Parolees not responsible for the uptick in crime

A parolee sweep in Lancaster on March 8, 2012 netted six arrests. (File photo)

A parolee sweep in Lancaster on March 8, 2012 netted six arrests. (File photo)

LANCASTER – The recent surge in murders and burglaries in Lancaster has left many residents wondering what is happening and who is responsible. Some have pointed fingers at the parolees being released early into Lancaster due to the state prison realignment that began in early October.

Not so, says the city’s Criminal Justice Analyst Jim Kobolt.

“I don’t see any evidence for it,” Kobolt told the Lancaster Criminal Justice Commission Wednesday.

In presenting the Monthly Crime Statistics, Kobolt said parolees accounted for only 8% of the arrests for violent crimes and 9% of the total arrests in Lancaster from May 1, 2011 to April 25, 2012.

Lancaster Criminal Analyst Jim Kobolt (file photo)

Probationers accounted for 20% of the arrests for violent crimes and 22% of the total arrests during that period, Kobolt said.

“From an analyst’s perspective, I’m far more concerned with the people who have a prior criminal record who are not on probation and not on parole,” Kobolt said.

People with a prior criminal record who are not on probation or parole accounted for 38% of the total arrests and 43% of the arrests for violent crimes between May 1, 2011 and April 25, 2012.

Additionally, first time offenders accounted for 32% of the total arrests in Lancaster.

“One of the things that this city and the sheriff’s department have been pushing hard on is to get people to secure their property, secure their homes and their cars,” Kobolt said. “Typically the first time offender does not have a real high skill level in this area, and the first time offender is often times the juvenile who walks down the street at two o’clock in the morning and flips the door handles to see if the car’s unlocked.”

Kobolt said the city had expended funds and resources to crack down on parolees based on a perceived risk that the data does not support.

“We’ve seen an increased focus on parolees with the formation of a unit that’s going down and keeping track of them and monitoring them, but the arrests that they’re making for them are not necessarily part one crimes; they are for other crimes, for example a possession of marijuana, maybe possession of stolen property,” Kobolt said. “The only movement we are seeing with part one crimes (committed by parolees) is a downward trend.

Kobolt suggested the city use its arrest data to shift its resources to the real problem – first time offenders and arrestees with a prior criminal history.

“It’s great to draw assumptions and everything else, but we’re dealing right now with a time of scarce resources and a limited amount of money,” Kobolt said. “When we have one group that’s showing an upward trajectory and we have another group that’s showing a downward trajectory, I have to look at that and wonder.”

The City’s crime data was gathered using the booking slips from arrests that occurred within the Lancaster city limits. The data also revealed that homicides and burglaries were trending up, while robberies, assaults and larceny were trending down.

The view the complete report presented at the Lancaster Criminal Justice Commission Meeting Wednesday, click here, and then click “May” from the list of links.

  20 comments for “Parolees not responsible for the uptick in crime

  1. Gladdis
    May 11, 2012 at 12:38 am

    Why would both the CORE Team and the Burglary Suppression Team all be off on fridays? Is friday a low crime day statistically?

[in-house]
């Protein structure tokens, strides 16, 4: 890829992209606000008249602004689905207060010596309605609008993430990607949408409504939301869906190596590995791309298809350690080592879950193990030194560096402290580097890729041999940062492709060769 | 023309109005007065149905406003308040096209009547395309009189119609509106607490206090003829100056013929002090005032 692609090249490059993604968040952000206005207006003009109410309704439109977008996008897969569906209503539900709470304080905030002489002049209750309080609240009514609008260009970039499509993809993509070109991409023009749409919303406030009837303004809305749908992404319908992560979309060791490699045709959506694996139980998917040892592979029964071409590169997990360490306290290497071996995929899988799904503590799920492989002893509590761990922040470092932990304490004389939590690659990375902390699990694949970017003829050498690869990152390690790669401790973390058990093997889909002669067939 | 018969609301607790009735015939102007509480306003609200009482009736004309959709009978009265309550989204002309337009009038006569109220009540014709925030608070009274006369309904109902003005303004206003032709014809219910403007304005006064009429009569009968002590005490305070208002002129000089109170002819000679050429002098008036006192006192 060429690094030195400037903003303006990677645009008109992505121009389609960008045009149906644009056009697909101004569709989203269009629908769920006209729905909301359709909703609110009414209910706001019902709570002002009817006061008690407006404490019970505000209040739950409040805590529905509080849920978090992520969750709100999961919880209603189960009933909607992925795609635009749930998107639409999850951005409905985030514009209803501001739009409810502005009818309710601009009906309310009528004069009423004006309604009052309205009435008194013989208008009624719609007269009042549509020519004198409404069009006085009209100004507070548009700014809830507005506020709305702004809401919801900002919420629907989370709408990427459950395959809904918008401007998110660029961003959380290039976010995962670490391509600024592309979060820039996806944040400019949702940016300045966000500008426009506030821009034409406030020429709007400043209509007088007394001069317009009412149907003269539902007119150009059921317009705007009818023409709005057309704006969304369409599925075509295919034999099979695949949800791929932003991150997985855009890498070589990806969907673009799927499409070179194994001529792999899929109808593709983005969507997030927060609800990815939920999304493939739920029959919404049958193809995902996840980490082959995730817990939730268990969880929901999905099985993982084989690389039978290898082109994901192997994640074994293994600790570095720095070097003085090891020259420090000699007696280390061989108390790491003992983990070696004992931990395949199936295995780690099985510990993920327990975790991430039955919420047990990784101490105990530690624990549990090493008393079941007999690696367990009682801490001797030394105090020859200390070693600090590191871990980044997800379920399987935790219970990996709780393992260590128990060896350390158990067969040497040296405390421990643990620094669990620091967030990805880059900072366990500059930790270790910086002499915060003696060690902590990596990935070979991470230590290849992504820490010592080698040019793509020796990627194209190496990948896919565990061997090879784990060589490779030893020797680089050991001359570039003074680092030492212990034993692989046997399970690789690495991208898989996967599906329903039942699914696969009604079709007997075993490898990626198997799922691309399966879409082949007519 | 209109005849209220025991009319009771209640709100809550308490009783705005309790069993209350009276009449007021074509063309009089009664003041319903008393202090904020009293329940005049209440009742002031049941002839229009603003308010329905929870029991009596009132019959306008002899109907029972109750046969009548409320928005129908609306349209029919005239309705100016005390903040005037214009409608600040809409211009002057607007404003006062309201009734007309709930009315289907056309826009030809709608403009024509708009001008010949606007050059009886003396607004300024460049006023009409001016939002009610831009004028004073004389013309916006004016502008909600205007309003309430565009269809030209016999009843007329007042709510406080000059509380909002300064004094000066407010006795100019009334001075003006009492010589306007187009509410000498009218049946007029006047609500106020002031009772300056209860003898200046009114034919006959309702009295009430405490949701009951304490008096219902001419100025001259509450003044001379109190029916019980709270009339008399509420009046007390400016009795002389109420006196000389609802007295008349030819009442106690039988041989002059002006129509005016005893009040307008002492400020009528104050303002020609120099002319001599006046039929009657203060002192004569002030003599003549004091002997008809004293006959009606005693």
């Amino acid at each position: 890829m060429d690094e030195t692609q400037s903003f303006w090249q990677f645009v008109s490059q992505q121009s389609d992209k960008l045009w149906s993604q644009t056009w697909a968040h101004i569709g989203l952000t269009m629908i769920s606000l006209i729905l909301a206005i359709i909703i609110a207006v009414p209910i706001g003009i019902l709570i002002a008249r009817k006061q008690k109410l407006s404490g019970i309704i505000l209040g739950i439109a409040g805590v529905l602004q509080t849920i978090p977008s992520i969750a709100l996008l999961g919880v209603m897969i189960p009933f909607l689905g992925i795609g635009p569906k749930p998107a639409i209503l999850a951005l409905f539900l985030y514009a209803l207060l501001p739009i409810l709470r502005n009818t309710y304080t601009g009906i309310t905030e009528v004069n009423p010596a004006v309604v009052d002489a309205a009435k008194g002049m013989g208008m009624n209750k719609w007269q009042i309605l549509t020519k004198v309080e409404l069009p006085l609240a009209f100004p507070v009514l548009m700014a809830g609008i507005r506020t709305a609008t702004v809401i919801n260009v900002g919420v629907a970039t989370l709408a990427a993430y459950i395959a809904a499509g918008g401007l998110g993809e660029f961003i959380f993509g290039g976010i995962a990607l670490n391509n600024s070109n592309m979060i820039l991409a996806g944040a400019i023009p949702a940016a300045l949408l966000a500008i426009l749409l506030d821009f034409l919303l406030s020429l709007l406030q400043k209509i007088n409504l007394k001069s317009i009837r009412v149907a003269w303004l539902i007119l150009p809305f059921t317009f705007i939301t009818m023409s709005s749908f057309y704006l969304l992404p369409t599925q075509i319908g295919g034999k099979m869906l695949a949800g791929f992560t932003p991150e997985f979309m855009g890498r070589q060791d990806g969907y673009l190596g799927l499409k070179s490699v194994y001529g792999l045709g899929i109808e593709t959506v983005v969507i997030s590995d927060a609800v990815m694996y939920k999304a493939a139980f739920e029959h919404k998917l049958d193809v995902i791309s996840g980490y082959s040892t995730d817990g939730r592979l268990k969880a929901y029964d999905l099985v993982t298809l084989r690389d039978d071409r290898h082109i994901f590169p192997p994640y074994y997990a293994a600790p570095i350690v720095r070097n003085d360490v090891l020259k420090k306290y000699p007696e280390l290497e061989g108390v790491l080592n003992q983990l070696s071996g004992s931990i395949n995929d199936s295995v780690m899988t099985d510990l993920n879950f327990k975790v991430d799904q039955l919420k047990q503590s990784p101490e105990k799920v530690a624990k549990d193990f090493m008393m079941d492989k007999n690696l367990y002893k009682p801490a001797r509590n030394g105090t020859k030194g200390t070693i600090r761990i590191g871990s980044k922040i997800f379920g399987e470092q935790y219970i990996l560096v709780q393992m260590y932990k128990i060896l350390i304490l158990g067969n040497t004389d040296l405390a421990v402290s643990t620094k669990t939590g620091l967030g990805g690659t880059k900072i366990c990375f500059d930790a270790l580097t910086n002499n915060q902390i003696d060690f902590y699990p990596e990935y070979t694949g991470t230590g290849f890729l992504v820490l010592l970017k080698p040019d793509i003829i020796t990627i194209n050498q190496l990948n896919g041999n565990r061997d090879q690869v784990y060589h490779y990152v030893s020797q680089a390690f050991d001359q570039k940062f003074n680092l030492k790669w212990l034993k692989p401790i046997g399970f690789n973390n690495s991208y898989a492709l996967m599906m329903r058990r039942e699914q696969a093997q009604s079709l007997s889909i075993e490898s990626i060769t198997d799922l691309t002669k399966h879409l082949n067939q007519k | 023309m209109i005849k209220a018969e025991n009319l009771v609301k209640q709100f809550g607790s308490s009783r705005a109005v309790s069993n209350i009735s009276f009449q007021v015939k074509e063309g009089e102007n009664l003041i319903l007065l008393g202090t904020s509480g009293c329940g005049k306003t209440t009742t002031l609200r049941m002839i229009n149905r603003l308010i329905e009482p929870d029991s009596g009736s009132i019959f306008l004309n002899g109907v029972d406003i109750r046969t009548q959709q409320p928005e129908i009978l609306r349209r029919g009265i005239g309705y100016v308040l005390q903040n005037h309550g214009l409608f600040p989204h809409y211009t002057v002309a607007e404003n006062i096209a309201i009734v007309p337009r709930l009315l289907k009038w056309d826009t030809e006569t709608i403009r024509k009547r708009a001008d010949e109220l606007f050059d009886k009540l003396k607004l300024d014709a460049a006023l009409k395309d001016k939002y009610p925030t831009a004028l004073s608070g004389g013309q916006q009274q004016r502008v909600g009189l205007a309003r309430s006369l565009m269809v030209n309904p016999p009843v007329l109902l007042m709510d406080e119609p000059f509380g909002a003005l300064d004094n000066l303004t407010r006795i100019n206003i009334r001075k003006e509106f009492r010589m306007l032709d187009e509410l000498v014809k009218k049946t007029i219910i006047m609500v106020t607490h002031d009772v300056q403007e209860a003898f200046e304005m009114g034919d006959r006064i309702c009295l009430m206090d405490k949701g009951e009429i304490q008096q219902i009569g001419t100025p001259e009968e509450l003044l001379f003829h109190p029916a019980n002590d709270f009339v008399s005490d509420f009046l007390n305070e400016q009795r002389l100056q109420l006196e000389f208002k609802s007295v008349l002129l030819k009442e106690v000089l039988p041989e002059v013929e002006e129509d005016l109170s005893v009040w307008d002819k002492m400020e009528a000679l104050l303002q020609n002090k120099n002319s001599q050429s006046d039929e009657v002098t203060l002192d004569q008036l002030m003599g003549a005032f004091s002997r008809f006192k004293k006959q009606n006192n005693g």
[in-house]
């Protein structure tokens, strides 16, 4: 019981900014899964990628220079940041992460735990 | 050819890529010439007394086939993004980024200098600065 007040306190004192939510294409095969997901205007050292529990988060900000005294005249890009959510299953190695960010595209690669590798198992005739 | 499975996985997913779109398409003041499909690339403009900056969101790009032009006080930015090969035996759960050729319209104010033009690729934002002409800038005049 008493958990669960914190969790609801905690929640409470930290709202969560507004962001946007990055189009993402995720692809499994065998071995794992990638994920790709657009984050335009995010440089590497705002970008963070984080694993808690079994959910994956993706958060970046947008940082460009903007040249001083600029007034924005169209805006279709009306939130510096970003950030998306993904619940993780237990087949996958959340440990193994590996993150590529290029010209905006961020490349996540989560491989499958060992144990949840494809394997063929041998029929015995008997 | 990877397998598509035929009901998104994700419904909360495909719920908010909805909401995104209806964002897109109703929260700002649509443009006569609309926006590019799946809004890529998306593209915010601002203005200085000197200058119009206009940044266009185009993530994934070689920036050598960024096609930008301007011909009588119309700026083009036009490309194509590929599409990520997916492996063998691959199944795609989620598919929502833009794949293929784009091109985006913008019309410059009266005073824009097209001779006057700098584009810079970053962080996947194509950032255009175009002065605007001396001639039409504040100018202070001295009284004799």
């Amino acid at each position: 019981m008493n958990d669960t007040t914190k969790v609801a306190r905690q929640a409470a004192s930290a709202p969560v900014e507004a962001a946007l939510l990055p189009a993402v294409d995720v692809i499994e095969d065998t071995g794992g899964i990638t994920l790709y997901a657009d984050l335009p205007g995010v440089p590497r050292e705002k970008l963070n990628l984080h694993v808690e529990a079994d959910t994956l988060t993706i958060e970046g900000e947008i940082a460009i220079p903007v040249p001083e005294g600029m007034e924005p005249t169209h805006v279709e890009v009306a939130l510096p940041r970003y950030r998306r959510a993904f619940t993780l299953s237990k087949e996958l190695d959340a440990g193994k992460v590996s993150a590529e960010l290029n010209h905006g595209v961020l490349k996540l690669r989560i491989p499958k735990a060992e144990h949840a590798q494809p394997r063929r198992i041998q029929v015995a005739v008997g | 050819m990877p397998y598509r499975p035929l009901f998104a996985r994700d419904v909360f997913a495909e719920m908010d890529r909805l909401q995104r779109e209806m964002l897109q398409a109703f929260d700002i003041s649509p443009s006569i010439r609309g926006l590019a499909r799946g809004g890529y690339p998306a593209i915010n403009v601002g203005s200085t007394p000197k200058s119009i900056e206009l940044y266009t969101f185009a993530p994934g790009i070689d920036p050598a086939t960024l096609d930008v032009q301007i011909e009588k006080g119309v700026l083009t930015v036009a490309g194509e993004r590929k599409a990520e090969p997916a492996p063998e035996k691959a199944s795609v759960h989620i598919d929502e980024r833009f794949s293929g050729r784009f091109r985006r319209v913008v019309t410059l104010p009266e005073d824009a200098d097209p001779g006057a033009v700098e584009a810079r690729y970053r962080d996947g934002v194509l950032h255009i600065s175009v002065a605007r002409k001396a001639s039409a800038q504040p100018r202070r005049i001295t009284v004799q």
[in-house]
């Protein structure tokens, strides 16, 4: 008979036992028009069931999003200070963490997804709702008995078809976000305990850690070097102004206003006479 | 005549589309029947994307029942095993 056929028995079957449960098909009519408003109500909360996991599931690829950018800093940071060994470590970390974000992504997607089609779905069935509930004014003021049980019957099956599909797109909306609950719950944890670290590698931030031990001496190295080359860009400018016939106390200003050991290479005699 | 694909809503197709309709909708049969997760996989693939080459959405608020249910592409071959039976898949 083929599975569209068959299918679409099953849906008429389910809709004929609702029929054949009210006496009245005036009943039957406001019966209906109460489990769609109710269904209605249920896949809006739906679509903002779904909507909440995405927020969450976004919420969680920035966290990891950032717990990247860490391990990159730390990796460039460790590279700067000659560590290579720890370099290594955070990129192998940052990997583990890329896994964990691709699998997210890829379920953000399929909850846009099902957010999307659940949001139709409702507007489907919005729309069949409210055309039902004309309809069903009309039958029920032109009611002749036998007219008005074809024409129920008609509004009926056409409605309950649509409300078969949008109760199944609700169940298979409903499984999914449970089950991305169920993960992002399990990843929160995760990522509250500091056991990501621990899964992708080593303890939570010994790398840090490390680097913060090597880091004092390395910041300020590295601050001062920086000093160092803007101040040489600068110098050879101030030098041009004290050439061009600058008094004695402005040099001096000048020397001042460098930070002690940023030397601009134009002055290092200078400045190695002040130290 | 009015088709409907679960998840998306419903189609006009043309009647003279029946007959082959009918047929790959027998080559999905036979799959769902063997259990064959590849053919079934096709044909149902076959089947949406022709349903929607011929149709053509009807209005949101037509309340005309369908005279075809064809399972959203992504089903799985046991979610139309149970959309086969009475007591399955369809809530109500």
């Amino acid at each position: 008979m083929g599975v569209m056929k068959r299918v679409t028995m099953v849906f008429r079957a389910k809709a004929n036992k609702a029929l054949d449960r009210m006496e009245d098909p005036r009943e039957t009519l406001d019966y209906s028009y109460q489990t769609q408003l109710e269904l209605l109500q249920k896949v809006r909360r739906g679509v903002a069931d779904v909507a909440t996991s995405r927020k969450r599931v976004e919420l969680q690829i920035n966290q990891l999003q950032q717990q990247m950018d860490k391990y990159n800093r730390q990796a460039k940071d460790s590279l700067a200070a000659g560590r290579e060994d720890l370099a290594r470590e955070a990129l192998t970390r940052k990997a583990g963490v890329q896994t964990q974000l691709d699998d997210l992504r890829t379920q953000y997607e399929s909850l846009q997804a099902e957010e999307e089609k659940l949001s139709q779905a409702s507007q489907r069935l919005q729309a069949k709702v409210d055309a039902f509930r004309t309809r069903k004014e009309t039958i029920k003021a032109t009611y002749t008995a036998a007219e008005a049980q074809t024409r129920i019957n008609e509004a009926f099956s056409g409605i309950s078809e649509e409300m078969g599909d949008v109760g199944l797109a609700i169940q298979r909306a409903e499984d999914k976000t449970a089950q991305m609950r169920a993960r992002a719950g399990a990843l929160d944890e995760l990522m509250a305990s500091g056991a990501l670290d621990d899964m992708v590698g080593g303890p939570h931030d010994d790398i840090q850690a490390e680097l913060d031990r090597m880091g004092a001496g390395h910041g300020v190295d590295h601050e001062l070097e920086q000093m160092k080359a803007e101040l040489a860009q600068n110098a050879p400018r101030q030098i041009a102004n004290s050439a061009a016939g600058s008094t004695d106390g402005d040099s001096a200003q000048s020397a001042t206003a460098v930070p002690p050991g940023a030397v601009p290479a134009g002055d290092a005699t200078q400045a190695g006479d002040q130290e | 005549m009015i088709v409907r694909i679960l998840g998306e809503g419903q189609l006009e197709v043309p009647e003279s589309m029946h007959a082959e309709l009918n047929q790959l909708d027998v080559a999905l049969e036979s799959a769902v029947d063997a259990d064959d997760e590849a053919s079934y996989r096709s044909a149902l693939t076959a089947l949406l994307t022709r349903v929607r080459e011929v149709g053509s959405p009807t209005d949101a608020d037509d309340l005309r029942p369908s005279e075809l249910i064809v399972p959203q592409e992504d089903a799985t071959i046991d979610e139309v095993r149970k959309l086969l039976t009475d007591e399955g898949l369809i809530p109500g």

2. Darius White
    May 10, 2012 at 7:13 am

    A few comments regarding this analysis:

    A person released from state prison is placed on parole, while one released from the county jail is placed on probation. If a person is transferred from state to county (due to the state prison realignment that began in early October) and then released, are they released on parole, or are they now on probation? That could possibly skew the results.

    Since 69% of the crimes occurring during this period are committed by people with criminal records (regardless of parole/probation status), it seems that the LASD approach of focusing increased attention towards those with criminal records is a valid strategy. This is further validated when one considers that the group of 32% first-time offenders will now be classified in the previously-noted 69% category. If history repeats itself (and it usually does), Lancaster can now expect the 69% figure to increase with the results of the next “Monthly Crime Statistics” report.

    One last comment: be careful when using statistics. Their meaning, in most cases, only benefits the individual or group presenting them, and the agenda of that individual or group’s sponsor.

    • Long time AV resident
      May 10, 2012 at 7:33 am

      Defendants who receive county jail instead of state prison according to the new realignment are not placed on probation. That is the problem. Example: a non-violent crime, will get you 16 months county jail, where it use to be state prison. The defendant will probably only do 10% of that time because county jail is so overcrowded. So now this defendant is released back in to the community with absolutely no supervision.

    • [Removed]
      May 10, 2012 at 12:28 pm

      Facts are stubborn, but statistics are more pliable. Therefore, since statistics are 100% accurate 78.4% of the time, we can rely on this data much like a drunk uses a lamp-post; for support rather than for illumination. Who or what are we truly supporting with this data may be the real question…

      • ..
        May 10, 2012 at 1:41 pm


        • ..
          May 10, 2012 at 1:52 pm

          Interesting… some people can include binary-ascii in their posts, but other’s can’t. Fair, or one-sided moderating?

    • JB
      May 10, 2012 at 12:43 pm

      I see your point Mr. White, I just watched the video of the meeting posted online at